8. Brainwave pattern recognition to operate devices

I recently discovered new technology that allows the user to control devices with their mind via a headband. This extraordinary technology uses AI to recognize EEG brainwave patterns and issues commands to things like wheelchairs, allowing severely disabled users to operate the vehicle without physical intervention. – Carlo Brayda, Tortora Brayda Institute

9. Remote patient monitors

Remote patient monitoring is one of the key potential benefits of wearable technology. Patients will have more control over their own lives and health thanks to remote monitoring. It could reduce hospitalizations or expensive therapies for people with long-term illnesses. Wearable technology can really prevent chronic diseases from occurring and monitor them. – Dipesh Ranjan, Cyble, Inc.

10. Tracking Social Interactions

By tracking every human interaction, wearables know the answer to the question, “How do I know this person?” In doing so, wearables identify new spontaneous social networks based on people you cross paths with all the time, but may never know. These networks are based on previously unknown affiliations or shared traits and behaviors that naturally bring people together. – Malcolm Hawker, Pro Lake

11. Location-Based Personalized Recommendations

Smarter and more efficient use of location information will soon find its way into wearable technologies. Wearable technology will use location data beyond route mapping and distance tracking to create proactive, personalized recommendations, from an event or attraction not to be missed to the best place to grab a snack or refuel. This will make wearable technology essential and potentially transform the way we move around the world. – Jeff White, sauce analysis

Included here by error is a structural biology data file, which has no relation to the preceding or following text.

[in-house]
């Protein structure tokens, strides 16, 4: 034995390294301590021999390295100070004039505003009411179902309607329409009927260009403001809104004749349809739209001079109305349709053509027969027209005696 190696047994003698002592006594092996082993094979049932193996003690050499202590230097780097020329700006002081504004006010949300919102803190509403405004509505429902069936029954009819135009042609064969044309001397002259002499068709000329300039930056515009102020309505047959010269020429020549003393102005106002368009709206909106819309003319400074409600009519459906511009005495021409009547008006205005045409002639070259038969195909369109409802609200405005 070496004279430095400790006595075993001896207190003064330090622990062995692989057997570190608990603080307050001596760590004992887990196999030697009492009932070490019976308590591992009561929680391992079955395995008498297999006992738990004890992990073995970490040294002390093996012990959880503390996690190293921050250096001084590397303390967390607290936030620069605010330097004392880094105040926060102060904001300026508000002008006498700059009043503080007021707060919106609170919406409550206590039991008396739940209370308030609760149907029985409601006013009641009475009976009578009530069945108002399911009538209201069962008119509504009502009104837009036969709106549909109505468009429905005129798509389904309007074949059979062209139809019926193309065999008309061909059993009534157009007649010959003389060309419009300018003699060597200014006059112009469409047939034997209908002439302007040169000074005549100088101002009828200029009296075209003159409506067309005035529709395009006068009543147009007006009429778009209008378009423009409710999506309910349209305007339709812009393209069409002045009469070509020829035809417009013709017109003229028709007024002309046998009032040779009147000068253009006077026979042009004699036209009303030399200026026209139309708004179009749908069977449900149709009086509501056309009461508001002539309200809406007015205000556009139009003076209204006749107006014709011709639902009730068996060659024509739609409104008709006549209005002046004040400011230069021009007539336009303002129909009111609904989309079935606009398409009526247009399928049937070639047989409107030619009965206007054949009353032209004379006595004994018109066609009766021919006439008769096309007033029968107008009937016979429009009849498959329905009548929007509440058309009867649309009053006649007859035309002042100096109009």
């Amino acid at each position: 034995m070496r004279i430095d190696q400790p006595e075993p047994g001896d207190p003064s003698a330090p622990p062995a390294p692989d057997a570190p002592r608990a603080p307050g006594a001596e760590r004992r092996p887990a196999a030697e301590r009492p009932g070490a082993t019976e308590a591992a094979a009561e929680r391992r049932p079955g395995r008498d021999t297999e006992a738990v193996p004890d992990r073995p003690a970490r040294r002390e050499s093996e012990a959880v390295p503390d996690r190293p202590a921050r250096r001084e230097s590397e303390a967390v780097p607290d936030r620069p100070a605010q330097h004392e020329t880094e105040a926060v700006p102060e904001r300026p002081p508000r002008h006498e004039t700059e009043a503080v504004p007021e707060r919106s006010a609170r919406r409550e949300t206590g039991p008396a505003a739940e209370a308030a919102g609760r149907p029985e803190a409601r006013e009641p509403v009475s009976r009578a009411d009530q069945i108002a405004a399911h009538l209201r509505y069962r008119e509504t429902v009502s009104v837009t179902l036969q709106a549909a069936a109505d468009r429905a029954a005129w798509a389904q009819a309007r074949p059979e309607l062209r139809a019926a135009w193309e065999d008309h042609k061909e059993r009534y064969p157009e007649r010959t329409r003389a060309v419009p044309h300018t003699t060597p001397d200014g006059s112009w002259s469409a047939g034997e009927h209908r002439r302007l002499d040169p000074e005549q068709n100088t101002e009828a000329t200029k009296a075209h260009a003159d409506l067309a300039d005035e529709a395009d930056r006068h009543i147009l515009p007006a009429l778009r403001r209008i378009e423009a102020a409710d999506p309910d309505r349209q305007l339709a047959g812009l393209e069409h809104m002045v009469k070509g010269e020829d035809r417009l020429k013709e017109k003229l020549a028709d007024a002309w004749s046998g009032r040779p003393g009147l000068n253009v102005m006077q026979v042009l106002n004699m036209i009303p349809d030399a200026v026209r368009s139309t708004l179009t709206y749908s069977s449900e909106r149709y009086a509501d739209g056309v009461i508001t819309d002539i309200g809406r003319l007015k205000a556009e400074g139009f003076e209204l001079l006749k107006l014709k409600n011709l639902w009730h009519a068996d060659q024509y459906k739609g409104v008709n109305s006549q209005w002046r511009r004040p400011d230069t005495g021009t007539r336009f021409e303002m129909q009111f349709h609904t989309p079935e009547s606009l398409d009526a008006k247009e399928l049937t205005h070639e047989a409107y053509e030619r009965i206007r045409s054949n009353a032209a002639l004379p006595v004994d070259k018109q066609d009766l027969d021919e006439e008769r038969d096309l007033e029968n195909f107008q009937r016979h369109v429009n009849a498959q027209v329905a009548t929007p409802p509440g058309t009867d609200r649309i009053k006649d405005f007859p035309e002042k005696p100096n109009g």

12. Vital Stats Monitors

Wearables embedded directly into clothing will create new opportunities for healthcare, monitoring everything from liver and kidney functions to sweat to detect electrolyte levels and mobility. This allows doctors to track a patient’s progress as they recover from physical injuries. Combined with other advances in clothing technology, it would allow device manufacturers to change the color of your shirt to red when your electrolytes are low. – Matt Dickson, Stericycle Communications Solutions

13. Gamified Health Monitoring Apps

I expect apps synced with wearable technology will be more fun. For example, if we look at continuous glucose monitoring apps, most of them only offer the bare essentials: charts, glucose level alerts, and sharing. What if we gamified the app, rewarding healthy habits with badges, and adding community-building features like content sharing, quizzes to debunk diabetes myths, or other real-time challenges? – Konstantin Klyagin, Redwerk

14. Gesture Control

One of the new features coming soon with wearable technology is gesture control. This technology uses sensors to detect hand and body movements, allowing users to control the device with simple gestures. This could be used to turn pages, navigate menus and control various functions on the device. This could make carrying and using wearable technology much easier and more intuitive. – Sean Toussi, Glo3D Inc.

15. AR Overlay

I think the exciting new feature that consumers can look forward to in the near future is augmented reality. It involves the overlaying of digital content over the physical world and can be used to create a range of exciting new applications for wearable devices, e.g. B. to improve your training with real-time feedback on your performance and help you find and buy new items in stores and more. – Sandro Shubladze, Dataman